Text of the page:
“Shark Tank” star and real estate mogul Barbara Corcoran issued a stark warning about the future of the commercial real estate market as buyers and sellers head into the summer months.
Appearing on FOX Business’ “The Claman Countdown” this week, Corcoran said the commercial real estate market is headed towards “trouble.”
Despite a plethora of commercial vacancies in cities, people aren’t going to jump on them for “pennies on the dollar” because there isn’t enough “confidence” to purchase these buildings right now.
“No one really believes it’s going to turn the corner,” she said bluntly. “People are staying home. Our best office buildings in midtown Manhattan are 50% occupied, and in most major cities or in secondary cities, we have a 20% vacancy rate. No one wants to take that chance.”
Corcoran’s stats reflect a larger trend nationally.
According to data obtained by NBC from commercial real estate company JLL, office real estate vacancies in the U.S. reached levels as high as 20% by Q4 of 2022, the highest they’ve been since the Great Recession in 2008-2009.
Corcoran believes that the regional and small banks will be the ones to suffer, as many businesses are unable to afford or are late on mortgage payments to their lenders.
“I don’t see that turning around,” she said. “I think it’s going to be a bit of a bloodbath before it gets better.”
When it comes to residential real estate, Corcoran said the market is “rebounding” but has an inventory problem. She also noted there is “no relationship” between commercial and residential markets.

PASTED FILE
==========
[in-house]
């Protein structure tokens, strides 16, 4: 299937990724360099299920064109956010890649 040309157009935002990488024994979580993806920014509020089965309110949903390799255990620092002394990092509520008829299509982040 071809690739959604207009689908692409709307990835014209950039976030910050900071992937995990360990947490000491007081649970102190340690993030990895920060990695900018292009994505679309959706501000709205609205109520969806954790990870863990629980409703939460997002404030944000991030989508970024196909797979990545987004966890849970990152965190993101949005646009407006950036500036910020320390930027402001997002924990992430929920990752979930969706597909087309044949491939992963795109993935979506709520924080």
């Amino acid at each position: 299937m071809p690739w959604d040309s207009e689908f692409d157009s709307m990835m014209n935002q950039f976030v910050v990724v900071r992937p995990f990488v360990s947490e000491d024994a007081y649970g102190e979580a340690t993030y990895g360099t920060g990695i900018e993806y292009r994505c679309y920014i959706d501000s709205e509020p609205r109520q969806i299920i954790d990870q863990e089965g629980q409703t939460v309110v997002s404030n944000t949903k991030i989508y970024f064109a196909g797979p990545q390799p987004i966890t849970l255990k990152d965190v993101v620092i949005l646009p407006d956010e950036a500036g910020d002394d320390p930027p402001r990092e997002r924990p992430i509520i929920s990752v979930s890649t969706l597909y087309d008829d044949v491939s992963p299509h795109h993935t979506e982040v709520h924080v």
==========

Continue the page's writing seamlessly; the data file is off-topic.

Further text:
“Sellers don’t want to move from their apartment, or their home, because they don’t want to take on higher interest rates,” Corcoran explained. “The people who are going out there and buying are finding they’re overbuilding. They’re having a hard time getting their hands on the house. And right now, what everybody’s afraid of is the high-interest rates. But the minute those interest rates come down, all hell is going to break loose and prices are going to go through the roof.”
Corcoran said she wouldn’t be surprised if housing prices jumped up again by 20% should interest rates drop by two points.
Realtor.com likened Corcoran’s mentality to the “chicken and the egg” riddle caused by the lack of available housing.
“Many sellers report being concerned about finding another home, which may cause some of them to put plans to list on pause,” Realtor.com chief economist Danielle Hale told Insider. “But this reduces the total number of options for buyers in the market.”
Last month, the Fed raised interest rates another 0.25 points, putting the range between 5.00% and 5.25%.